May 6, 2020

Bootstrap your Forge real-time IoT apps using full-stack designs with React Hooks and FeathersJS

Over the years we've had queries constantly about how to integrate Viewer with real-time data to
create data intensive IoT apps so today let's walk through a beginner friendly sample to get us started...


  • Add Markups to Viewer to visualize sensor readings
  • Integrate React Hooks components with Viewer and its extensions
  • Implement full-stack Node backend for real-time data communication

Sample Code

Live Demo

Appending Markups

Our sample here appends the markups by creating DOM elements to visualize sensor data and placing them ahead of the Viewer's scene by their coordinates converted from the world positions of model nodes corresponding to the senors' positions while maintaining their positions as we navigate through the model scene - the very same approach brought to us by Augusto and Xiaodong previously and you may find their articles below:


And refer to these if you are after appending 3D geometry as markers to the scene:


Integrating React Components with Viewer

Since the markups are DOM elements rendered from React components we'd need to come up with a mechanism for Viewer, which has to be detached as an external library not possible to import into a React component, to . Hence we'd need to call ReactDOM within the scopes of Viewer's callbacks and extension to render React components:

// src/client/iconExtension.js

const container = document.createElement('div')

      <IconContext.Provider value={this.iconContextObject}>
        {, i) => (
            labelClassName="markup update"
    setTimeout(() => this.updateIcons(), 500)


Connecting Data

Introducing FeathersJS - a full-stack Node.js framework for building real-time apps. With it you'd have all the wherewithal at your disposal out of the box to handle real-time data both in the UI and the  backend using a symmetric set of APIs. Under the hood FeathersJS should actually be chalked up as a meta-framework that upon "usual suspects" such as Express and Socket.IO, except that FeathersJS wraps its APIs around these building blocks and saves us the groundwork and chores so we could concentrate on the apps themselves.

For our sample we simulate sensor feeds with random mock data and use externalIds (which are basically the same as the identifiers (component IDs) from the model editors) to associate sensors with component nodes in Viewer:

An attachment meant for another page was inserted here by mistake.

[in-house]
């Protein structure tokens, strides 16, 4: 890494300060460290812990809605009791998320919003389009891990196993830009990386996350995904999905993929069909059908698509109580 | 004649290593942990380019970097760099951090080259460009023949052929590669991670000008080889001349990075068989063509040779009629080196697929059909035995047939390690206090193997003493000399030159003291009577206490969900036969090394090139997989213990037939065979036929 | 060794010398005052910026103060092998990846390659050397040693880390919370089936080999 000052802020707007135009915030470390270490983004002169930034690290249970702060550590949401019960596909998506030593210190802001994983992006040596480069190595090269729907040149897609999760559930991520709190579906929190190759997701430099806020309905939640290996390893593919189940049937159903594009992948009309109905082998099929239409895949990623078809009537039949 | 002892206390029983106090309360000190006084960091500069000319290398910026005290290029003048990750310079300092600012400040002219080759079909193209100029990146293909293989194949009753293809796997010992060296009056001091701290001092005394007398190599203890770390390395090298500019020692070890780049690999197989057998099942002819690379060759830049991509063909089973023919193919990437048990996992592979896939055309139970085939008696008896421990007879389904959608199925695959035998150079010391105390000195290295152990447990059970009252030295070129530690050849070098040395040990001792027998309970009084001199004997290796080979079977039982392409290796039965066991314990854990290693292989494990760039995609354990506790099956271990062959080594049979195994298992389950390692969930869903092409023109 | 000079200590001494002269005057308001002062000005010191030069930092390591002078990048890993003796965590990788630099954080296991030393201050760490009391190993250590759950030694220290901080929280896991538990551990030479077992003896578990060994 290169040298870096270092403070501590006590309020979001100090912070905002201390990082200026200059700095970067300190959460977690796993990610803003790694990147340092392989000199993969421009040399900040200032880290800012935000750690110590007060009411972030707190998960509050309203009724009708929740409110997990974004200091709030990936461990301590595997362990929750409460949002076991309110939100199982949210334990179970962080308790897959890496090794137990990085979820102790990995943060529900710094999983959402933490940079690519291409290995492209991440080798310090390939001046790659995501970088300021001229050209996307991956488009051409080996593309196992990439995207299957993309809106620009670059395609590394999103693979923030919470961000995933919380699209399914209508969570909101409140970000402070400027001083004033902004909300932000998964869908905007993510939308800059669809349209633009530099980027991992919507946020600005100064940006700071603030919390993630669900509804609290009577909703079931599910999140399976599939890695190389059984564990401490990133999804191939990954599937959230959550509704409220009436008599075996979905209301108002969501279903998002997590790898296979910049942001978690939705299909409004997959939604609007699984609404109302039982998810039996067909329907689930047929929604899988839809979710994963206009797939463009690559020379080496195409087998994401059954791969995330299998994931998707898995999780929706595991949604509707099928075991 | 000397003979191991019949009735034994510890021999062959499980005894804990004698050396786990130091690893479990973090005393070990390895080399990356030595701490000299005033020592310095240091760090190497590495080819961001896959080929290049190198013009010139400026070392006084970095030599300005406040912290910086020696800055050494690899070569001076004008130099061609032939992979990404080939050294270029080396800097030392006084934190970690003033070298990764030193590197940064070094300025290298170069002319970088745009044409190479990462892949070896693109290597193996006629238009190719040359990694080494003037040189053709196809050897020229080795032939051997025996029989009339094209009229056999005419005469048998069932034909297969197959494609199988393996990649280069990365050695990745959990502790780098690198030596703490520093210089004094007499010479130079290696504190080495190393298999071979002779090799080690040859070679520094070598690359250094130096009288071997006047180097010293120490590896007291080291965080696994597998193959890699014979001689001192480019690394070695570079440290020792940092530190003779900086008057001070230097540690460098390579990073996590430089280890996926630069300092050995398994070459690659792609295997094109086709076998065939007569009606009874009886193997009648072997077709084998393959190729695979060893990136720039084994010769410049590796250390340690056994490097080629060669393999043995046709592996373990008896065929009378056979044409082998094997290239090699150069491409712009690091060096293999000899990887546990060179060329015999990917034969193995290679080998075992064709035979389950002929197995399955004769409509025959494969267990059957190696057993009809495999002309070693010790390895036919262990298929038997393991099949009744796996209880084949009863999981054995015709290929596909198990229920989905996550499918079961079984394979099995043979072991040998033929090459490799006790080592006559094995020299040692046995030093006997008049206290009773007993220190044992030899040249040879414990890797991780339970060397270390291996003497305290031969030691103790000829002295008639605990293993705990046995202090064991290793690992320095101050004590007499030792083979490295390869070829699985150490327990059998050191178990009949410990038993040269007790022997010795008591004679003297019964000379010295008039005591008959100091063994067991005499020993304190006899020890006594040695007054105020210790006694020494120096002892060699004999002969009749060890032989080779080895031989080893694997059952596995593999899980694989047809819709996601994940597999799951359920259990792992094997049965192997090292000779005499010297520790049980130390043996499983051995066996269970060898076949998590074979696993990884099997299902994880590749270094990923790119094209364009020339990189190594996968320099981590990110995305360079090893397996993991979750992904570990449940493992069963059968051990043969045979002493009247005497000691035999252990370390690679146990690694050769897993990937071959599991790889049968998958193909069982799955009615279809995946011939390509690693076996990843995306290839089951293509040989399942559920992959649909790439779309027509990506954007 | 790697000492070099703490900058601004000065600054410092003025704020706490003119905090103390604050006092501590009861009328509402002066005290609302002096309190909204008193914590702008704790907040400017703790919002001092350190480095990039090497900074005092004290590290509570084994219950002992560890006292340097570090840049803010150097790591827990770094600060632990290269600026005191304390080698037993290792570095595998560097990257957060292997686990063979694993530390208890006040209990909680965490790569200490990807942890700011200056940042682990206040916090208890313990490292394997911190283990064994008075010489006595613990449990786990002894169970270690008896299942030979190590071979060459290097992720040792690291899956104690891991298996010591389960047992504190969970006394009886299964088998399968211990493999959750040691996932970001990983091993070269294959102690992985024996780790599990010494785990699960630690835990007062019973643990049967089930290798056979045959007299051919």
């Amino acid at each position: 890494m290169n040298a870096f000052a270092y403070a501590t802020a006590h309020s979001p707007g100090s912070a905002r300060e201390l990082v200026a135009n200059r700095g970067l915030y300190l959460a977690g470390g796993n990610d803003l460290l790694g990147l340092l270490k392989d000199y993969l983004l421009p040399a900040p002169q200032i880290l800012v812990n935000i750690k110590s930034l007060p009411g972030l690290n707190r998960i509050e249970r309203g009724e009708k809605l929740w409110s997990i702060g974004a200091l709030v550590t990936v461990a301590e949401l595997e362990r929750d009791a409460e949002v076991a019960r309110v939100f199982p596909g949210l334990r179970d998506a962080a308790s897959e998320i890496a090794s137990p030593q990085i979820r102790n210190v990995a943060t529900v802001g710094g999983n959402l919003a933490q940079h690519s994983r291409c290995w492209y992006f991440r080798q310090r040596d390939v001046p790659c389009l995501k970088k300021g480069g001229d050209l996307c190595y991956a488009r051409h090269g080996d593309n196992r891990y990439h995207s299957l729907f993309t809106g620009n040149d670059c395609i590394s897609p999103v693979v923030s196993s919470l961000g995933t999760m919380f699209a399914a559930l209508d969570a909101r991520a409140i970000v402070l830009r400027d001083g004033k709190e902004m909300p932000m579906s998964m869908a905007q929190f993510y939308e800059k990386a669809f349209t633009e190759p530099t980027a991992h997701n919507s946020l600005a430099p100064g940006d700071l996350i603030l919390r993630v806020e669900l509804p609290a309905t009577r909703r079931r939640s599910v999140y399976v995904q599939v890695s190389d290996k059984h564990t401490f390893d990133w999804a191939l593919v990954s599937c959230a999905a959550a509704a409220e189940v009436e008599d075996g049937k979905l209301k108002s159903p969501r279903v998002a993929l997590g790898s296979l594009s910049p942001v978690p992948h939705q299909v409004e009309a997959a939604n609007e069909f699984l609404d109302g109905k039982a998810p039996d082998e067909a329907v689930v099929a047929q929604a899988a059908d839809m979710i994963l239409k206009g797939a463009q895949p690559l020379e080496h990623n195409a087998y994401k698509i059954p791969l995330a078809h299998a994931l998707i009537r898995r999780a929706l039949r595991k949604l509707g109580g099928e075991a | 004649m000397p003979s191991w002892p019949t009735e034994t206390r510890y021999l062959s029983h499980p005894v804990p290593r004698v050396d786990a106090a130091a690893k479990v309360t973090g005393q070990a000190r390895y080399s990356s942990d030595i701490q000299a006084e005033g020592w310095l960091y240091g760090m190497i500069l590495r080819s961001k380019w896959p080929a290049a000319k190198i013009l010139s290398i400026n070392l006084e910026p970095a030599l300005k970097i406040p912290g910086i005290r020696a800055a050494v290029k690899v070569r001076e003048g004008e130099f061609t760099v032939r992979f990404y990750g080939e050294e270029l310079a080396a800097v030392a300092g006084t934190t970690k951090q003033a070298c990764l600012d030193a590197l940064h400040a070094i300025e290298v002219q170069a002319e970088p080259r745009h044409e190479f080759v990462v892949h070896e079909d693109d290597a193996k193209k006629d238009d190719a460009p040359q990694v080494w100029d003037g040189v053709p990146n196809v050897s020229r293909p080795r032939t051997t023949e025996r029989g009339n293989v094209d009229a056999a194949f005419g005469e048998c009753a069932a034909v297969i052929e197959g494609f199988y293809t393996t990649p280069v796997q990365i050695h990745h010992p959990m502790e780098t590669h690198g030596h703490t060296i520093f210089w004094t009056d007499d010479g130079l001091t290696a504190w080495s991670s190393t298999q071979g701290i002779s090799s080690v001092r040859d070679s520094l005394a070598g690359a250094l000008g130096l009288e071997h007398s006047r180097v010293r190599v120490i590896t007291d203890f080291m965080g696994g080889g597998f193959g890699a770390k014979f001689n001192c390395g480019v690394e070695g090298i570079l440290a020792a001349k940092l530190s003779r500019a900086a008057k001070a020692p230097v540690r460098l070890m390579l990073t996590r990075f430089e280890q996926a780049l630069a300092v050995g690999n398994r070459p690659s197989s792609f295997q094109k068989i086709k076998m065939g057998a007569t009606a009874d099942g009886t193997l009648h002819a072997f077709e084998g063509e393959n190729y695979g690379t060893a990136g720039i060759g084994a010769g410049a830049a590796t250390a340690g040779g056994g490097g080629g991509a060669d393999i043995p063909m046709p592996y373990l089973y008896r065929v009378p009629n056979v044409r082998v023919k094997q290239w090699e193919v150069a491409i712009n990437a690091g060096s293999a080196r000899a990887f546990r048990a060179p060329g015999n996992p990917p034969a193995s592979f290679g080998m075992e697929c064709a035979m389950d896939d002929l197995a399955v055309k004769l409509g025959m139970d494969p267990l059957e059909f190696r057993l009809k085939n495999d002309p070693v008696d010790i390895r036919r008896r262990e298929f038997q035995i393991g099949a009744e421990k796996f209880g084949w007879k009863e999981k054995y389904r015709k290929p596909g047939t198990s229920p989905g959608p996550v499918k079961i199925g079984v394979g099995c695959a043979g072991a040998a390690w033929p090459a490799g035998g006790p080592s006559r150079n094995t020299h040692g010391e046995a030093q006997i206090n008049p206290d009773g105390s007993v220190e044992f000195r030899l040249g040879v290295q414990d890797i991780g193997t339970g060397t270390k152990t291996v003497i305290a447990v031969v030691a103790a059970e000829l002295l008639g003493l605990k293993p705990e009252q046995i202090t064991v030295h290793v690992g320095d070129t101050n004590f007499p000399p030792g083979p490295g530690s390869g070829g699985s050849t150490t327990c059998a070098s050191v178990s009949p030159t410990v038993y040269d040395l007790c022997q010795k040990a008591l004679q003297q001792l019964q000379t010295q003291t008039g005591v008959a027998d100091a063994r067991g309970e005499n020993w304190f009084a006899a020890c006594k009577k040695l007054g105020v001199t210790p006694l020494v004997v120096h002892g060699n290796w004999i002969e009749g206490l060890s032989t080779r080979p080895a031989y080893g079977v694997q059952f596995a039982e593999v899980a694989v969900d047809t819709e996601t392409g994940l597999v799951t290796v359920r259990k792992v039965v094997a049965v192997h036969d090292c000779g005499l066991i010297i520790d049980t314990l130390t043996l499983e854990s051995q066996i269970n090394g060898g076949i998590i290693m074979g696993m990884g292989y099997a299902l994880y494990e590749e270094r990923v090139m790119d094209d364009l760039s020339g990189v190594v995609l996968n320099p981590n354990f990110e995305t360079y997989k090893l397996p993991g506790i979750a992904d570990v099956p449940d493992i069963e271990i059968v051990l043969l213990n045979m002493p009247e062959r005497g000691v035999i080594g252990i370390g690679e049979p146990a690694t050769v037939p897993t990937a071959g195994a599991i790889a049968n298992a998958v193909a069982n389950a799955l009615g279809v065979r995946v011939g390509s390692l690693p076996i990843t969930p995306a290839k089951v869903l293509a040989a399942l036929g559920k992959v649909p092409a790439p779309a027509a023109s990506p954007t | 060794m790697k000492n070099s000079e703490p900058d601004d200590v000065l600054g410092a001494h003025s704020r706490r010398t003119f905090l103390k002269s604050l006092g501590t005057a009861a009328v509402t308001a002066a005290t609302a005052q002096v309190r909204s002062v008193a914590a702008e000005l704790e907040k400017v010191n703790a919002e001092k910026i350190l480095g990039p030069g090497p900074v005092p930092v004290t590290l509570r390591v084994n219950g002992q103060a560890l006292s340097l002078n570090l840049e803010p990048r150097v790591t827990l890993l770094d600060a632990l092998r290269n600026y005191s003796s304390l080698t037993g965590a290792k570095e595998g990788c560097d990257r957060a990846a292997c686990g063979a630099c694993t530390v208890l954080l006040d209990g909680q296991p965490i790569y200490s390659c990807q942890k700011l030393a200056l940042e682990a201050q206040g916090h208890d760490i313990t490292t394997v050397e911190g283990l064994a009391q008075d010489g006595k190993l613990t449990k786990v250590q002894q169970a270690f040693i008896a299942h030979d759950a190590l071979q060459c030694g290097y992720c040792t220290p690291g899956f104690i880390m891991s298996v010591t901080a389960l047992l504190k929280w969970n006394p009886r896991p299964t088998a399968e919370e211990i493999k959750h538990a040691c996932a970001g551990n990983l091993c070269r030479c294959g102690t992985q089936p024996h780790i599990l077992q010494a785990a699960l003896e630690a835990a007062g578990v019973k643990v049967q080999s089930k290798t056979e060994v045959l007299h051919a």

// src/server/index,js

// Register an in-memory messages service
app.use('/messages', new MessageService());


setInterval(() => app.service('messages').create(readings.reduce((o,e)=>Object.assign(o,{[e]:Math.floor(Math.random()*100)}),{})), 2000); // Mock data generator - replace with your own real sensor data feed (try any mqtt node client etc.)

FeathersJS is actually an alternative to the more mainstream choice of the same kind known as the MeteorJS, of which we can find a sample with Viewer below:

Putting it All Together

As usual let's stick with react-scripts to scaffold the project except that for this time around we cranked it up a notch with react-app-wired along with custom build scripts to customize the build process without ejecting, which is also quite a common concern raised by developers that we often had to address ... :

// bootstrap-build.js

const checkRequiredFilesPath = 'react-dev-utils/checkRequiredFiles';
require.cache[require.resolve(checkRequiredFilesPath)].exports = () => true;
// run original script
const fs = require('fs');
!fs.existsSync('./public') && fs.mkdirSync('./public');
else require('react-app-rewired/scripts/start');

What Next?

Try the below challenges yourself and let us know how you go:

- Connect real world sensor feeds using protocols like MQTT/AMQP, see an example in point here
- Enable two-way real-time communication to accept process user input
- Deploy to cloud service leveraging AWS IoT and/or Azure IoT hub






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